Hair loss after pregnancy: why you shouldn’t panic

Hair loss after pregnancy

by Emily Gilbert |
Updated on

If you’ve nurtured lustrous, swishy locks and hair growth in pregnancy, it can be a shock when you experience hair loss after pregnancy. But don't fret, this is actually very normal!

In those bleary, but happy, first weeks of motherhood, you’ll be lucky to get dressed, let alone worry about what your hair looks like. Until it decides to remind you – by coming out in clumps and blocking the plughole (no, it’s not just you).

But it’s not another nail in the coffin of your pre-baby appearance – with our help, it can be the latest stage in your mum metamorphosis.

How does hair grow?

Hair growth is a complex process that occurs in cycles and is influenced by a variety of factors, including genetics, hormones, and overall health. Here is an overview of how hair grows:

Anagen phase (Growth phase):

• Hair growth begins in the hair follicles, which are small, pocket-like structures in the skin.

• The root of each hair strand is located in the hair follicle, and it is here that active cell division occurs.

• During the anagen phase, which can last for several years, hair cells divide and multiply, leading to the production of new hair cells.

• The new hair cells push the older ones up through the follicle and out of the scalp, forming the visible part of the hair.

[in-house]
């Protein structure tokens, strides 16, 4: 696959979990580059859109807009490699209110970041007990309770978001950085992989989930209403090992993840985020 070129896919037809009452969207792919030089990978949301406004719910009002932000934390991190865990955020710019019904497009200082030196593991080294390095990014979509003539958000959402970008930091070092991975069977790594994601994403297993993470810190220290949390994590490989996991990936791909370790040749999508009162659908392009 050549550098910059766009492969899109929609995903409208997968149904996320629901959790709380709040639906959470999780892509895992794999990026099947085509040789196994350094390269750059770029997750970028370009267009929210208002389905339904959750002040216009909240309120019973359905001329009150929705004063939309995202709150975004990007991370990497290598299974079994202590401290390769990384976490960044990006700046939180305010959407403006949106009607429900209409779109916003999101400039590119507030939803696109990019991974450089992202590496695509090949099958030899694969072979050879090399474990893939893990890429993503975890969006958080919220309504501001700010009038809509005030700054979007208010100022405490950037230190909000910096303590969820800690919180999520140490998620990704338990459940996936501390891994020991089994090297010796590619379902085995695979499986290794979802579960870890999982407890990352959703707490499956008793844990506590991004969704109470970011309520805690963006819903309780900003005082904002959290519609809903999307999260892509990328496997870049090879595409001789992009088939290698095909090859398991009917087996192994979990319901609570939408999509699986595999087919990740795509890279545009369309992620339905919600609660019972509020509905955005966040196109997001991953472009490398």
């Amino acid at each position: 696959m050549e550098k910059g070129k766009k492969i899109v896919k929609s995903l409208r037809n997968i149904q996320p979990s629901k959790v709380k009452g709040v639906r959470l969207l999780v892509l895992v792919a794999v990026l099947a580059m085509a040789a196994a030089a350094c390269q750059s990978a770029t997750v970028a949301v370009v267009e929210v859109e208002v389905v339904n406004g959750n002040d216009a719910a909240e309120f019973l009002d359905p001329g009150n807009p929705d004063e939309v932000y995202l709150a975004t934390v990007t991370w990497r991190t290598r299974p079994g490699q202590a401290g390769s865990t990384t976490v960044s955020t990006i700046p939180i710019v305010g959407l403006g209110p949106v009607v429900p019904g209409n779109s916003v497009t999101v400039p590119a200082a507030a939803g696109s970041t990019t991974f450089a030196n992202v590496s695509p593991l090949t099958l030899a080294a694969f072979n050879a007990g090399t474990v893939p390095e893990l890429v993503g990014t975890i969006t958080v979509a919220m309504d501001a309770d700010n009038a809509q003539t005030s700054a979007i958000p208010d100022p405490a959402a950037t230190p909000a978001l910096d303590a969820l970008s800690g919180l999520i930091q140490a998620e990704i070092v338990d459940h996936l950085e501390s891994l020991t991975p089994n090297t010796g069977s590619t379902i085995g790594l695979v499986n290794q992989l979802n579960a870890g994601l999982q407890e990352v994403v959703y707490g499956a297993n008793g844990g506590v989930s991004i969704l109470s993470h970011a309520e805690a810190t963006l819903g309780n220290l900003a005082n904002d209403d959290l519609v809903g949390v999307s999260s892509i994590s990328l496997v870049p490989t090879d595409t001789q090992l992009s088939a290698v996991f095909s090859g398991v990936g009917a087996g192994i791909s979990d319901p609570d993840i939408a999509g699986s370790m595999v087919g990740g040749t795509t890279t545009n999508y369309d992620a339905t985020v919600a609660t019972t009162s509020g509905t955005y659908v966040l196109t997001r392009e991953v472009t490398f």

Catagen phase (Transitional phase):

• After the anagen phase, your hair will enter a transitional phase known as the catagen phase.

• This phase is fairly short and will last only a few weeks.

• During the catagen phase, the hair follicle shrinks, and the hair strand detaches from the blood supply, which means it stops growing.

Telogen phase (Resting phase):

• Following the catagen phase, hair enters the telogen phase, which is also a relatively short phase, lasting a few months.

• In this phase, the hair strand is fully formed but is not actively growing.

• Eventually, the old hair is pushed out by new hair, and the cycle begins anew.

The length of each of these phases and the number of hairs in each phase can vary depending on genetics and other factors. This is why people have different hair lengths and growth rates.

Why does hair loss after pregnancy happen?

Not every woman experiences postpartum hair loss but, if it does happen, remember it’s a very normal and natural process. Most of us experience hair loss around the third month after birth, or a little later breastfeeding.

Like almost everything else right now, you can thank your hormones. Oestrogen levels increase during pregnancy, which can prolong the growth phase of the hair.

This means less hair falls out, making what you have gorgeously thick, healthy and shiny. The kicker is that, after you’ve given birth, your hormones revert to normal and the hair that was supposed to fall out but didn’t, comes out all at once.

The average person loses about 100 hairs a day but new mothers are said to shed about 400 hairs a day.

How long does hair loss after pregnancy last?